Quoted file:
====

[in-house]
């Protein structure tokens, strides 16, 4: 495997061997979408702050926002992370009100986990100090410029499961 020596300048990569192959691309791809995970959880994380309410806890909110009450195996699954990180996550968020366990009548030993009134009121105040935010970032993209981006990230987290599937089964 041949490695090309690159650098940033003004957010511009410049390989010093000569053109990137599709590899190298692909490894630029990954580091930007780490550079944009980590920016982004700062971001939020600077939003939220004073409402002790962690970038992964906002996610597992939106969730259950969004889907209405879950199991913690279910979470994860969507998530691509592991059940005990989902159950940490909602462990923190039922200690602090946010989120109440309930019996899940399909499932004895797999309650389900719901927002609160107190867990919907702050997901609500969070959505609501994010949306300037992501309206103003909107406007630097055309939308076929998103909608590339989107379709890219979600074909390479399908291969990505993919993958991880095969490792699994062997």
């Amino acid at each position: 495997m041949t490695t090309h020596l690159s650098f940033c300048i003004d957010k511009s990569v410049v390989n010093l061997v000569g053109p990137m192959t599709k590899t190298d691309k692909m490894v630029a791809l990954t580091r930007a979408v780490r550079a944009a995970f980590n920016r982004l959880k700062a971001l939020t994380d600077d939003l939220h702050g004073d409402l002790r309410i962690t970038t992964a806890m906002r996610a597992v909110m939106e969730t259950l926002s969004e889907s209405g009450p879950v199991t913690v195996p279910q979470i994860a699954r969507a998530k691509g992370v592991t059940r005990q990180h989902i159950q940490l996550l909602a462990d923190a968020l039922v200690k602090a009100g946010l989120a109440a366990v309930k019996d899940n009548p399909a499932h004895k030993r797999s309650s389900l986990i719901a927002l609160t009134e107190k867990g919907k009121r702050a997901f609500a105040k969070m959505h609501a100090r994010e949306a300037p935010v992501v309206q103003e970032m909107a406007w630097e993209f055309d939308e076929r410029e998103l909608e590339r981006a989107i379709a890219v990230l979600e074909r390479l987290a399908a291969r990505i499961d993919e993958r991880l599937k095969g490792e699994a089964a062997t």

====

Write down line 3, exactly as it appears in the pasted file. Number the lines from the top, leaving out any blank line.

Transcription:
């Amino acid at each position: 495997m041949t490695t090309h020596l690159s650098f940033c300048i003004d957010k511009s990569v410049v390989n010093l061997v000569g053109p990137m192959t599709k590899t190298d691309k692909m490894v630029a791809l990954t580091r930007a979408v780490r550079a944009a995970f980590n920016r982004l959880k700062a971001l939020t994380d600077d939003l939220h702050g004073d409402l002790r309410i962690t970038t992964a806890m906002r996610a597992v909110m939106e969730t259950l926002s969004e889907s209405g009450p879950v199991t913690v195996p279910q979470i994860a699954r969507a998530k691509g992370v592991t059940r005990q990180h989902i159950q940490l996550l909602a462990d923190a968020l039922v200690k602090a009100g946010l989120a109440a366990v309930k019996d899940n009548p399909a499932h004895k030993r797999s309650s389900l986990i719901a927002l609160t009134e107190k867990g919907k009121r702050a997901f609500a105040k969070m959505h609501a100090r994010e949306a300037p935010v992501v309206q103003e970032m909107a406007w630097e993209f055309d939308e076929r410029e998103l909608e590339r981006a989107i379709a890219v990230l979600e074909r390479l987290a399908a291969r990505i499961d993919e993958r991880l599937k095969g490792e699994a089964a062997t």